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    Ubuntu Gnome 14.04 Trusty Tahr

    Re: Why does Adobe hate us?

    Money talks. If you want Adobe to port their products to Linux call them and cancel your subscription and let them know you're canceling because they don't support Linux.

  6. #6
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    Re: Why does Adobe hate us?

    It's not that they hate Linux, it's that they love positive ROI's (Hi, KiwiNZ ). Until any given desktop Linux distro is confirmably more than (probably) 10% of the market, few if any of the more mainstream commercial software companies are likely to invest in it -- least of all Adobe. Marketshare is key. On the other hand, if some multi-millionaire or billionaire (like, oh, I don't know who) were to pay Adobe to port their software to a linux distribution (like, oh, I don't know -- maybe Ubuntu?) instead of paying Russians for jaunts into outer space (just as a completely arbitrary example) Ubuntu would have Photoshop. Just sayin'.
    Last edited by VTPoet; September 26th, 2012 at 04:46 PM.
    Linux: You reap what you tweak.

  7. #7
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    Re: Why does Adobe hate us?

    I don't think Adobe is on this forum. Maybe you should send them an email if you want this question actually answered, instead of being used as a springboard for an Adobe flamefest.

  8. #8
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    Feb 2008
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    Re: Why does Adobe hate us?

    Snowpine: Duh.
    I've been using Linux since before it was easy to get network support on a consumer grade machine, back in the winmodem days. I'm not saying this like it's a new thing, like "OMG IT"S SUCH A SHOCK I CAN"T RUN PHOTOSHOP!". It just seems like that because I am new to actually posting in the forums. It also seems to me that Adobe could make quite a bit of money supporting linux, as I've seen literally thousands of requests for this very thing.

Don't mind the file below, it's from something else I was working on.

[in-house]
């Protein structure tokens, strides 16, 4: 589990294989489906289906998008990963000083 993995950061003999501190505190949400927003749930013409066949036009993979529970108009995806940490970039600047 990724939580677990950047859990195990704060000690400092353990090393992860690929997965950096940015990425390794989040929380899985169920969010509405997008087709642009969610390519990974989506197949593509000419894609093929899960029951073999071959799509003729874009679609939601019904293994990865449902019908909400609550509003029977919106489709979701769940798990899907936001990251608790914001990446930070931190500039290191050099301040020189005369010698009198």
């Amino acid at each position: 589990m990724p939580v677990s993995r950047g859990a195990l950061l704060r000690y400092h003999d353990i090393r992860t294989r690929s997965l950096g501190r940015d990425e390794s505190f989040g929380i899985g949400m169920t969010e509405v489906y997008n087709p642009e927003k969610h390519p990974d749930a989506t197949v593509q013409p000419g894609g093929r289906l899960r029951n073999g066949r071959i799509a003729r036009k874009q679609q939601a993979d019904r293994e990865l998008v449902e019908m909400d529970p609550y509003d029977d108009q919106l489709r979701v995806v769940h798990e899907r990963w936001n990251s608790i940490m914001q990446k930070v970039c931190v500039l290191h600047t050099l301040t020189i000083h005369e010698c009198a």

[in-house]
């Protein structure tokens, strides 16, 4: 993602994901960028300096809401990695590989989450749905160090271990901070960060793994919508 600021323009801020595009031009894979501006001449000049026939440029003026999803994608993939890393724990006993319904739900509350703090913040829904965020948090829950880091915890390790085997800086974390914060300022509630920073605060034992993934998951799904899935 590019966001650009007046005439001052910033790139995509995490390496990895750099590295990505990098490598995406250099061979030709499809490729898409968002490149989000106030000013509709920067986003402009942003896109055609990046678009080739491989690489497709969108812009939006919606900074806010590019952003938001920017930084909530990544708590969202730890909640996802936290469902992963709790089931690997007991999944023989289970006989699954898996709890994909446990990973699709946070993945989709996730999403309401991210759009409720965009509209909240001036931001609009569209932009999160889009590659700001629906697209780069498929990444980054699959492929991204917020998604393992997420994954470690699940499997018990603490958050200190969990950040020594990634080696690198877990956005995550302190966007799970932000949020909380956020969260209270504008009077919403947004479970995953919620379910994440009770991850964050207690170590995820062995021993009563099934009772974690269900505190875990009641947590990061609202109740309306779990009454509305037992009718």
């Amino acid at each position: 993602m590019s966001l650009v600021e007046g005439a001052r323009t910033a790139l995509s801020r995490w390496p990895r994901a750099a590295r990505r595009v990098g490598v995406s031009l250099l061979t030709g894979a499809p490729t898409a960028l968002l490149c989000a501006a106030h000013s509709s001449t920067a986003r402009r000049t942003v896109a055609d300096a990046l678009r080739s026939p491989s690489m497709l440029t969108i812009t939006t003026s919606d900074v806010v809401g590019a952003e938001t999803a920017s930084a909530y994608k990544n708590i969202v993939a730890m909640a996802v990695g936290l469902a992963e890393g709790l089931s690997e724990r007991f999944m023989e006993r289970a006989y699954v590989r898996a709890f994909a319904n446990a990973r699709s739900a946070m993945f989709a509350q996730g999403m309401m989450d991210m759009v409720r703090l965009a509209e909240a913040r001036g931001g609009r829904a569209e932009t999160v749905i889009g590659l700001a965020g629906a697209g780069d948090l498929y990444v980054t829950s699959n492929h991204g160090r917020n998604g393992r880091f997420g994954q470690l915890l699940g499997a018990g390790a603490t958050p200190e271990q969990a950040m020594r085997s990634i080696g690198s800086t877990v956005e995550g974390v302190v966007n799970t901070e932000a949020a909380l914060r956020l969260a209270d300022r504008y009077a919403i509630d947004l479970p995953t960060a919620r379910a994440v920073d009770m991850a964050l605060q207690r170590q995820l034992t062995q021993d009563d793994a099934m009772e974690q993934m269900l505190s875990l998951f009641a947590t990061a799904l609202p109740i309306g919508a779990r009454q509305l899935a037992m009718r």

9. #9
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    Re: Why does Adobe hate us?

    Quote Originally Posted by lykwydchykyn View Post
    I don't think Adobe is on this forum. Maybe you should send them an email if you want this question actually answered, instead of being used as a springboard for an Adobe flamefest.
    Question was less for Adobe and more for the community, I've already posted to Adobe forums, and they seem disinterested, to say the least- they are pointing those who ask for a Linux port to a third-party forum, because Linux users asking for a CS port were clogging up their own forums- said third-party forum has the support of over 10k readers, but still Adobe claims that the market share of Adobe users on Linux is minimal. Duh- it's minimal because we can't get their product to run on our OS, not because we'd rather use Windows or Linux. Adobe claims to love all platforms, let them prove it.

  10. #10
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    Re: Why does Adobe hate us?

    Quote Originally Posted by semperfried76 View Post
    It also seems to me that Adobe could make quite a bit of money supporting linux, as I've seen literally thousands of requests for this very thing.
    It may "seem" that way, but I'm sure the bean counters at Adobe have done the math. I personally doubt that you've "literally" seen thousands of requests and I seriously doubt that those "thousands" of requests would translate into sales. The following is from the Adobe website:

    Again, we've done the research. The profits aren't there -- very few Linux users are willing to pay for commercial software.